It's Spring, time for that beloved annual tradition of ordering the seeds for the herb garden that my father grows every year. He whips out the catalogue as he instructs me to pick out at least ten things.
Of course, I gladly oblige because I like to feel as if he's planting me my own personal treasure trove of sweet Basil, rich Cilantro/Coriander, Lemongrass, several varieties of Thyme, Oregano and Rosemary just to name a few. More often than not, my list also includes a plethora of other produce. He never seems to mind though.
Let's face it, the man has a green thumb to be reckoned with. I on the other hand, just love to cook with the freshest ingredients available. He loves to eat great food so this symbiotic relationship is working out just fine for everyone involved.
The Spice Trade has been driving the world's economy since antiquity and has encouraged wide spread exploration. These newly discovered herbs and spices not only added flavor, they also helped to preserve foods in especially warmer climates, before the advent of refrigeration.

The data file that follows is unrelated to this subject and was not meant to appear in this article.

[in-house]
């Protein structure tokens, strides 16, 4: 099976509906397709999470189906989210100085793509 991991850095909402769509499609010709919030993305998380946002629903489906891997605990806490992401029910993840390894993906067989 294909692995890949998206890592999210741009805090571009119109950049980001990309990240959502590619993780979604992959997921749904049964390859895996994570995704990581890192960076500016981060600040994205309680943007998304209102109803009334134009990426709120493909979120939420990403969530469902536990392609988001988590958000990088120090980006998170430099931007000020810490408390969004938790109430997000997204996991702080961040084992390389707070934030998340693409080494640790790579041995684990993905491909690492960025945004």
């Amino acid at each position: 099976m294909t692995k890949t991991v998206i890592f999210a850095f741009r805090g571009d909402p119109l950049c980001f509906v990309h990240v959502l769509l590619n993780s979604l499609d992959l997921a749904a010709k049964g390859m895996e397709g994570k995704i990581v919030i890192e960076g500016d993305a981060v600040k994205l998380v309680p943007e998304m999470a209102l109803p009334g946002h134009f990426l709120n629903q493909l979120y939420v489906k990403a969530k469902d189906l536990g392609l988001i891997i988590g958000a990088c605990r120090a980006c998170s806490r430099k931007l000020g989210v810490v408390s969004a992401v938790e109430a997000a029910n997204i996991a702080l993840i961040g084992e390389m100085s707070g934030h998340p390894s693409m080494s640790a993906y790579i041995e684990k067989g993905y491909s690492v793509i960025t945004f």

Many herbs and spices also held medicinal values previously unavailable to most people. Turmeric is known to have anti inflammatory properties. Cinnamon has been found to lower blood sugar levels and Ginger is known to soothe several stomach ailments.
Thanks to the crisscrossing trade routes that ancient explorers traversed around the globe, my dinner table now embraces flavor influences of the world, freshly picked from my Dad's garden thanks to his favorite seed catalogue. The delectable flavors and aromas that pervade the air sure do beat out that of their dehydrated counterparts found at the local super-mart. Garden to table freshness has it's own rewards.